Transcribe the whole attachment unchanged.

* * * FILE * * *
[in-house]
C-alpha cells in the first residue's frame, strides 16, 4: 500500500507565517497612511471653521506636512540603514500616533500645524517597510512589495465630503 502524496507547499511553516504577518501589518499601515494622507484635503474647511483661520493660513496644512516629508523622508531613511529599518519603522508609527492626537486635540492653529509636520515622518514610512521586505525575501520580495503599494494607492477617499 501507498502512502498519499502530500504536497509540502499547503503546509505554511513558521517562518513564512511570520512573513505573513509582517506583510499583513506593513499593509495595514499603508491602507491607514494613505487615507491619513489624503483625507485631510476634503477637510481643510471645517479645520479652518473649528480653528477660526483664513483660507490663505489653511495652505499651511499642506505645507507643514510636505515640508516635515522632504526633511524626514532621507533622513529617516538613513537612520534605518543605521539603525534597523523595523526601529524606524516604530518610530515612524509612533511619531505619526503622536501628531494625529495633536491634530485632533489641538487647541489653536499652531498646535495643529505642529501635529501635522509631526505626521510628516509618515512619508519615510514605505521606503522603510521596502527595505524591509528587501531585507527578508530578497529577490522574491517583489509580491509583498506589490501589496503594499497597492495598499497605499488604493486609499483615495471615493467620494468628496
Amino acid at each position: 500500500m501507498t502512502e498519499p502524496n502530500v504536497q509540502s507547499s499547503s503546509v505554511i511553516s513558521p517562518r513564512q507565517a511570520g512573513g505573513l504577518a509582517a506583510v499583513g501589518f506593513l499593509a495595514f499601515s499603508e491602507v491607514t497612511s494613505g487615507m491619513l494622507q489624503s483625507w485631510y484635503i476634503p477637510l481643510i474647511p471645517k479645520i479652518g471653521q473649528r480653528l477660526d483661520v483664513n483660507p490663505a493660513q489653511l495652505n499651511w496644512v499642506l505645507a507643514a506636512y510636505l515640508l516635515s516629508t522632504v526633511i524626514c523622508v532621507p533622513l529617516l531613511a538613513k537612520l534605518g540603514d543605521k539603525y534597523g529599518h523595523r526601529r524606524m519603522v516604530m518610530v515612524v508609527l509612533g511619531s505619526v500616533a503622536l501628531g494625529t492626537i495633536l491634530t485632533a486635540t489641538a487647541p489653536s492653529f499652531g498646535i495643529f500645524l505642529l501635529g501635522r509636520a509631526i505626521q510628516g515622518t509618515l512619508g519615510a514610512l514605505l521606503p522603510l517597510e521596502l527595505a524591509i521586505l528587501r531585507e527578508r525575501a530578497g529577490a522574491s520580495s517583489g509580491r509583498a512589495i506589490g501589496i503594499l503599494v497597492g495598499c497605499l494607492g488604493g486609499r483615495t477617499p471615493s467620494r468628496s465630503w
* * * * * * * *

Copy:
[in-house]
C-alpha cells in the first residue's frame, strides 16, 4: 500500500507565517497612511471653521506636512540603514500616533500645524517597510512589495465630503 502524496507547499511553516504577518501589518499601515494622507484635503474647511483661520493660513496644512516629508523622508531613511529599518519603522508609527492626537486635540492653529509636520515622518514610512521586505525575501520580495503599494494607492477617499 501507498502512502498519499502530500504536497509540502499547503503546509505554511513558521517562518513564512511570520512573513505573513509582517506583510499583513506593513499593509495595514499603508491602507491607514494613505487615507491619513489624503483625507485631510476634503477637510481643510471645517479645520479652518473649528480653528477660526483664513483660507490663505489653511495652505499651511499642506505645507507643514510636505515640508516635515522632504526633511524626514532621507533622513529617516538613513537612520534605518543605521539603525534597523523595523526601529524606524516604530518610530515612524509612533511619531505619526503622536501628531494625529495633536491634530485632533489641538487647541489653536499652531498646535495643529505642529501635529501635522509631526505626521510628516509618515512619508519615510514605505521606503522603510521596502527595505524591509528587501531585507527578508530578497529577490522574491517583489509580491509583498506589490501589496503594499497597492495598499497605499488604493486609499483615495471615493467620494468628496
Amino acid at each position: 500500500m501507498t502512502e498519499p502524496n502530500v504536497q509540502s507547499s499547503s503546509v505554511i511553516s513558521p517562518r513564512q507565517a511570520g512573513g505573513l504577518a509582517a506583510v499583513g501589518f506593513l499593509a495595514f499601515s499603508e491602507v491607514t497612511s494613505g487615507m491619513l494622507q489624503s483625507w485631510y484635503i476634503p477637510l481643510i474647511p471645517k479645520i479652518g471653521q473649528r480653528l477660526d483661520v483664513n483660507p490663505a493660513q489653511l495652505n499651511w496644512v499642506l505645507a507643514a506636512y510636505l515640508l516635515s516629508t522632504v526633511i524626514c523622508v532621507p533622513l529617516l531613511a538613513k537612520l534605518g540603514d543605521k539603525y534597523g529599518h523595523r526601529r524606524m519603522v516604530m518610530v515612524v508609527l509612533g511619531s505619526v500616533a503622536l501628531g494625529t492626537i495633536l491634530t485632533a486635540t489641538a487647541p489653536s492653529f499652531g498646535i495643529f500645524l505642529l501635529g501635522r509636520a509631526i505626521q510628516g515622518t509618515l512619508g519615510a514610512l514605505l521606503p522603510l517597510e521596502l527595505a524591509i521586505l528587501r531585507e527578508r525575501a530578497g529577490a522574491s520580495s517583489g509580491r509583498a512589495i506589490g501589496i503594499l503599494v497597492g495598499c497605499l494607492g488604493g486609499r483615495t477617499p471615493s467620494r468628496s465630503w